• Sell licenses (not boxes, just licenses) of any version of Delphi -- There are folks out there using older versions of Delphi, and DevCo should make it easy to expand the size of their development team.  Or, put another way, if people want to buy something you have, sell it to them.
  • Revitalize and release NDatastore -- This product would simply rock, and the entire .Net development world would buy it, not just Delphi users.
  • Open up "DevCo Press", using on-demand printing technology -- On-Demand printing will keep costs way down, make keeping multiple titles available, and allow for more esoteric topics to be available. 
  • Institute an Affiliate program, allowing people to sell Delphi from their websites -- the more folks selling and promoting Delphi the better. 
  • Look at harnessing the power of the community
    • Club DevCo -- figure out ways for folks to earn points by being good community members.  Points can earn free stuff.
    • Free marketing materials to anyone who asks -- put together a package the ordinary folks can use to promote Delphi.  Give it to anyone who asks.
    • Free bumper stickers and other swag -- get the word out ASAP.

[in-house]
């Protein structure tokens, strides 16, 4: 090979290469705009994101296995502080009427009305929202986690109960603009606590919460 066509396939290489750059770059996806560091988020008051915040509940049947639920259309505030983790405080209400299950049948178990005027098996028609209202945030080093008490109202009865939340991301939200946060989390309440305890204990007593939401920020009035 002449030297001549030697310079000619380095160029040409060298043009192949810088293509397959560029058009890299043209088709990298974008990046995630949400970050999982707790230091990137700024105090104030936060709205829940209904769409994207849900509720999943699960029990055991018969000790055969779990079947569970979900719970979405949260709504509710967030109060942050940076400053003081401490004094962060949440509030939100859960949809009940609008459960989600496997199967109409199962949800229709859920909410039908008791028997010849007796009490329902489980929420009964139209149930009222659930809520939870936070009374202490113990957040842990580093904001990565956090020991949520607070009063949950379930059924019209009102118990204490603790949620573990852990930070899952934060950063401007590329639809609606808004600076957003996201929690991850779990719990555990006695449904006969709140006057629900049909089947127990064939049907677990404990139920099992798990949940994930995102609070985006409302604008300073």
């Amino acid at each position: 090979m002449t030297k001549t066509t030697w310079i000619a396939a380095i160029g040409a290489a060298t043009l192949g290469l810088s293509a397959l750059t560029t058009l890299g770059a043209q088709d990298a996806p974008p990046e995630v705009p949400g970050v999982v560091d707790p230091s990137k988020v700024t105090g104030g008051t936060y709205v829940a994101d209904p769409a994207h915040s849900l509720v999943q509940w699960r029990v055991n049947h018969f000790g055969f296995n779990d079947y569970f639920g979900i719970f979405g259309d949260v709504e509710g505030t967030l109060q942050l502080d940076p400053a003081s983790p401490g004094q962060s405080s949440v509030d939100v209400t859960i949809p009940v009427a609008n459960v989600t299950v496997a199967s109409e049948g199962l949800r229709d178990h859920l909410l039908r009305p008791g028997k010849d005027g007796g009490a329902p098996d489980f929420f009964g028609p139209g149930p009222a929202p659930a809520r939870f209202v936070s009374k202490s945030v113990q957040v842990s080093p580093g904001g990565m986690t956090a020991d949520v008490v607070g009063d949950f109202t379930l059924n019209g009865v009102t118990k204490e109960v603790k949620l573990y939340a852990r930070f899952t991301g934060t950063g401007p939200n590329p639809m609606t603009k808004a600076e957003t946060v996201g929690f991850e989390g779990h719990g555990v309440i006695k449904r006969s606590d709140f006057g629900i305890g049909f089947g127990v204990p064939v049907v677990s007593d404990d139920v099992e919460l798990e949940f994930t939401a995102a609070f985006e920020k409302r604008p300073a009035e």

• Look into buying/merging with/closely partnering with FinalBuilder, AutomatedQA, Altova, Modelmaker and Castalia -- These folks make products that Delphi developers want.
  • Add syntax highlighters for Ruby and Python for starters -- These to languages are just getting too popular to ignore
  • Release a VS.NET version of ECO - ECO is awesome technology.  Consider letting the VS.NET guys in on it.  They'll pay.  ;-)

Here are a few ideas that are really out there, but worth at least thinking about:

  • Integrating a VB6 personality into BDS -- why not?  That would be one way to get them involved.
  • Create a personality for Javascript/AJAX development -- This is getting hotter and hotter everyday.  Someone will do this first.  It ought to be DevCo.
  • Add a personality for Python and/or Ruby -- Do this after the AJAX personality.

Just a few thoughts for the new CEO, whoever it ends up being.  Smile

Blast From the Past: Stuff that Bugs Me

By Nick at November 30, 2012 08:03
Filed Under: General, Blast from the Past, Delphi

I don't know what I ate on April 1, 2006, but apparently it didn't sit well.

  1. Message boxes that ask a Yes/No question, but give you Ok/Cancel buttons.   I mean, come on. If you are asking a "Yes or No" question, how tough is it to tell the dialog to have Yes and No buttons? Not tough at all, that's how tough it is.
  2. Ok buttons that are enabled when a dialog is not properly filled in.   This is basic User Interface design. If pushing a button will result in an error message, don't let the user push the button.
  3. Non-sizable dialogs.  Argh. This one drives me nuts. It's especially galling when there's a list box or something that is so small you feel like you are looking at it through a straw.